Organic matter has been found on Mars in soil samples taken from 3 billion-year-old mudstone in the Gale crater by the Curiosity rover, NASA announced Thursday.
Finding methane in the atmosphere and ancient carbon preserved on the surface gives scientists confidence that NASA's Mars 2020 rover and ESA's (European Space Agency's) ExoMars rover will find even more organics, both on the surface and in the shallow subsurface. That leaves open the possibility that microorganisms once populated the red planet - and still might.
The rover has also detected methane in the Martian atmosphere.
Water-rock chemistry might have generated the methane, but scientists can not rule out the possibility of biological origins.
The new findings are also detailed in two studies published Thursday in the journal Science. While commonly associated with life, organic molecules also can be created by non-biological processes and are not necessarily indicators of life.
Kirsten Siebach, a Rice University geologist who also was not involved in the studies, is equally excited.
"The detection of organic molecules and methane on Mars has far-ranging implications in light of potential past life on Mars", she said.
"And maybe we can find something better preserved than that, that has signatures of life in it", she told AFP.
"We've been able to rule out some of the more simple or accepted ideas of Mars's methane", Dr Webster said.
The surface of Mars may be inhospitable today, but there is strong evidence that the Martian climate once accommodated liquid water - which, as most of you will know, is one of the key components to life - to pool at the surface.
Curiosity's methane measurements occurred over four-and-a-half Earth years, covering parts of three Martian years.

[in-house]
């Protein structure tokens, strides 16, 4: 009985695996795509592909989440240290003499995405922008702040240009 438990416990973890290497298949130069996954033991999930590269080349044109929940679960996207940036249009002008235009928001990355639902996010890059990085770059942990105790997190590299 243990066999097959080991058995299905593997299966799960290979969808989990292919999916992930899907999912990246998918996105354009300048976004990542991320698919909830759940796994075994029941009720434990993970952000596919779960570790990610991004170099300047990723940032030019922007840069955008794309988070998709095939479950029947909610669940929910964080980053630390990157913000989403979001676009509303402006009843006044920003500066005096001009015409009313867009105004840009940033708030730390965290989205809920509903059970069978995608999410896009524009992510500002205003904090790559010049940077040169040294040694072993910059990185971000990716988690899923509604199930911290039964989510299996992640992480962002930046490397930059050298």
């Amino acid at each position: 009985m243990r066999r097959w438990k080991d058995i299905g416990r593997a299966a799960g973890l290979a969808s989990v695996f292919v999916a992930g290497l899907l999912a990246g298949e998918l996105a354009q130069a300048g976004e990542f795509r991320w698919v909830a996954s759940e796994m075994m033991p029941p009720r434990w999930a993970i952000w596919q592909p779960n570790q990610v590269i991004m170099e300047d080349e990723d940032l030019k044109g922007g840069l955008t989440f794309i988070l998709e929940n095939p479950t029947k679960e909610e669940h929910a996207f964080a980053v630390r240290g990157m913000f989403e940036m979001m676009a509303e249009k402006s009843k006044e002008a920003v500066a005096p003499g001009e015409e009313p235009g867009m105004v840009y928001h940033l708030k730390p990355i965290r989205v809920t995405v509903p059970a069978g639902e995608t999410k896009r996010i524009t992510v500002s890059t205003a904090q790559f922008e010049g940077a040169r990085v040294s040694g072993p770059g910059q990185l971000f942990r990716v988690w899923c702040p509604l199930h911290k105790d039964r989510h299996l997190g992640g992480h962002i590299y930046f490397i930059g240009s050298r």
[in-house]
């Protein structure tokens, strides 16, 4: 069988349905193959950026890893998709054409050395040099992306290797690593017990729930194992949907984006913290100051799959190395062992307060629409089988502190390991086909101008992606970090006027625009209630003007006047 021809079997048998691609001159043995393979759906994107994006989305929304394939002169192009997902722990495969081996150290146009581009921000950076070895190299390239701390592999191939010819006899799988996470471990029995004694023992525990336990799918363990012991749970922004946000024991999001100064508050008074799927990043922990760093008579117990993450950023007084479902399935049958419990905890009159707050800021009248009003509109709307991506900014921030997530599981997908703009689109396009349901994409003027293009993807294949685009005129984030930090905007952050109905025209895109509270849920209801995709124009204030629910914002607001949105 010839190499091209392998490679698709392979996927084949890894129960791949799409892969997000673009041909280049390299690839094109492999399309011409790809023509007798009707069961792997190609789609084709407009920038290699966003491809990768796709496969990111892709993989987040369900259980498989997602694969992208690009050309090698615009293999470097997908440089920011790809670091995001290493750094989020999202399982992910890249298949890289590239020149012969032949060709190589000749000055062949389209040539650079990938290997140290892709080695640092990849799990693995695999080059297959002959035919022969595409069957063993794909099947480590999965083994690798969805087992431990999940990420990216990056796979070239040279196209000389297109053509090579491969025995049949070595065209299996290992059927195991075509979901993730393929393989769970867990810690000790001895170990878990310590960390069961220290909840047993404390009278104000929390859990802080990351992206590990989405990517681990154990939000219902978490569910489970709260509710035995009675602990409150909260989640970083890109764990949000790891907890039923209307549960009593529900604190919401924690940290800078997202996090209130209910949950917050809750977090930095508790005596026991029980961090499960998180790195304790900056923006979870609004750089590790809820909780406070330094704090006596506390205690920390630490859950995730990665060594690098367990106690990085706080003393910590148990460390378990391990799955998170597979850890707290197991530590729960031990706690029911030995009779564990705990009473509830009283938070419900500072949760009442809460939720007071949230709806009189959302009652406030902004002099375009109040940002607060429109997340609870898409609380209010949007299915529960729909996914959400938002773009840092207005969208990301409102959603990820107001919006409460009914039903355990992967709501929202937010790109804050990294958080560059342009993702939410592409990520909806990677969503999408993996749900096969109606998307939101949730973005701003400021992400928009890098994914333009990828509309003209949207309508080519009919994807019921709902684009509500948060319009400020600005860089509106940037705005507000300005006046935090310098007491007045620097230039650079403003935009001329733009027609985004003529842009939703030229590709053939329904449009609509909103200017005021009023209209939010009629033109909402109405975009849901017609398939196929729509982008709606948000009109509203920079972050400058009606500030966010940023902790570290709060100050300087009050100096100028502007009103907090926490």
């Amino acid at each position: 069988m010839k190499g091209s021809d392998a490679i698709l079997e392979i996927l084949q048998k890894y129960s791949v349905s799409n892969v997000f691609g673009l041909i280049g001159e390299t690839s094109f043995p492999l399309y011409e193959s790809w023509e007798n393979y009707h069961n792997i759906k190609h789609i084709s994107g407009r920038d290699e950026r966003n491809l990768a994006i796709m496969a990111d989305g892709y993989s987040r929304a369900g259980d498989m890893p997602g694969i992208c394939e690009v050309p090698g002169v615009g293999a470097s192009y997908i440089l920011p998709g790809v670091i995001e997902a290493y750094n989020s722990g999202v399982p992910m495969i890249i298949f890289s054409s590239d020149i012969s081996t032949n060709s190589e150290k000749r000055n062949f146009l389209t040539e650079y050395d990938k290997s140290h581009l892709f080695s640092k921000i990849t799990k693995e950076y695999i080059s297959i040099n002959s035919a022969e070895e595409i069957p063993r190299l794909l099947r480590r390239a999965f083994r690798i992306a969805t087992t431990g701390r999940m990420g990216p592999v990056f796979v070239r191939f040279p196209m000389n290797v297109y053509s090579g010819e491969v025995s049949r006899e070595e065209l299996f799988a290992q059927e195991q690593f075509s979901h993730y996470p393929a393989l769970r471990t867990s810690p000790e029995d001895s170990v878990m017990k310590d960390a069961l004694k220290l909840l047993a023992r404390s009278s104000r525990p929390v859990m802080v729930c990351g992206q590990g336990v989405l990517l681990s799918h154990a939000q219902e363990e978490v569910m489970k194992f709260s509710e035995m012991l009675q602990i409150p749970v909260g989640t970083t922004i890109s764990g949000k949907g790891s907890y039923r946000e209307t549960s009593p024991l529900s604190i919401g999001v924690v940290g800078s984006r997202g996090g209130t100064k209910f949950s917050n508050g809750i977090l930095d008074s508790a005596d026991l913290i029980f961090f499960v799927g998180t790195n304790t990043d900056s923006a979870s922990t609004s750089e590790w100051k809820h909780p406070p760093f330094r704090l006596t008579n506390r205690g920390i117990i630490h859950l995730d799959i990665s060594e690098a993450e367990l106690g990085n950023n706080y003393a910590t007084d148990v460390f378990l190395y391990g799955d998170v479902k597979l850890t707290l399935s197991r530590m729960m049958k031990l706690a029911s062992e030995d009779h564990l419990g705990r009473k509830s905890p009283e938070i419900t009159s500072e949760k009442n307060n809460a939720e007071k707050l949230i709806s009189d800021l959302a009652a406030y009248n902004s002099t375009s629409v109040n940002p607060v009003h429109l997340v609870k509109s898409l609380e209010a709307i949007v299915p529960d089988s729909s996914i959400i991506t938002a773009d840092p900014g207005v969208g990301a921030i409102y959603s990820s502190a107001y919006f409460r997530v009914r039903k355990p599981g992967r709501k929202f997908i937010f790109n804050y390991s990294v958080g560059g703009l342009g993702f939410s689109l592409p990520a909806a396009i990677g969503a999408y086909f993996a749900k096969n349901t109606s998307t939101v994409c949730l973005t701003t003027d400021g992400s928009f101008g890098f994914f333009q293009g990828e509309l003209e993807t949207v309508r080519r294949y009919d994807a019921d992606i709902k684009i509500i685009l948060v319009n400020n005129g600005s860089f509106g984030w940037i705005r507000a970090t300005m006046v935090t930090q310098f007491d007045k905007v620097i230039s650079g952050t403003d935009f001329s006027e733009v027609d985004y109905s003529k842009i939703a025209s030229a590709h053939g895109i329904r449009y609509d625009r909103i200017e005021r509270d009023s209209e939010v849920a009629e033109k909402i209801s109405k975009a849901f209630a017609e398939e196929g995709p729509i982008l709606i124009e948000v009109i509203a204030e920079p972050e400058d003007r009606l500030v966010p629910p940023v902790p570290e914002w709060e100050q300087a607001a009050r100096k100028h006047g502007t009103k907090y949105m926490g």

The amount of methane peaked at the end of summer in the northern hemisphere at about 2.7 times the level of the lowest seasonal amount.
Christopher Webster, an atmospheric science research fellow at NASA's Jet Propulsion Laboratory in California, said it is possible existing microbes are contributing to the Martian atmospheric methane.
"We have detected the bits and pieces of something bigger", said Eigenbrode. "It's tripling ... that's a huge, huge difference". The diameter is slightly smaller than a USA dime.
Dr Webster said the data pointed to methane trapped in water-based crystals deep under the planet's surface, which slowly seep to the surface when temperatures rise.
There is a seasonal variation to the methane that repeats, which means the methane is being released from the Martian surface or from reservoirs beneath the surface.
"We can not rule out its creation from biological activity ..." The twin Vikings came up pretty much empty.
Curiosity sampled sites by drilling five centimeters below the surface in the Gale crater, which is where the rover landed in 2012. So they looked elsewhere.
"Curiosity has not determined the source of the organic molecules", Jen Eigenbrode of NASA's Goddard Space Flight Center in Greenbelt, Maryland, said. "We need to go to places that we think are the most likely places to find it".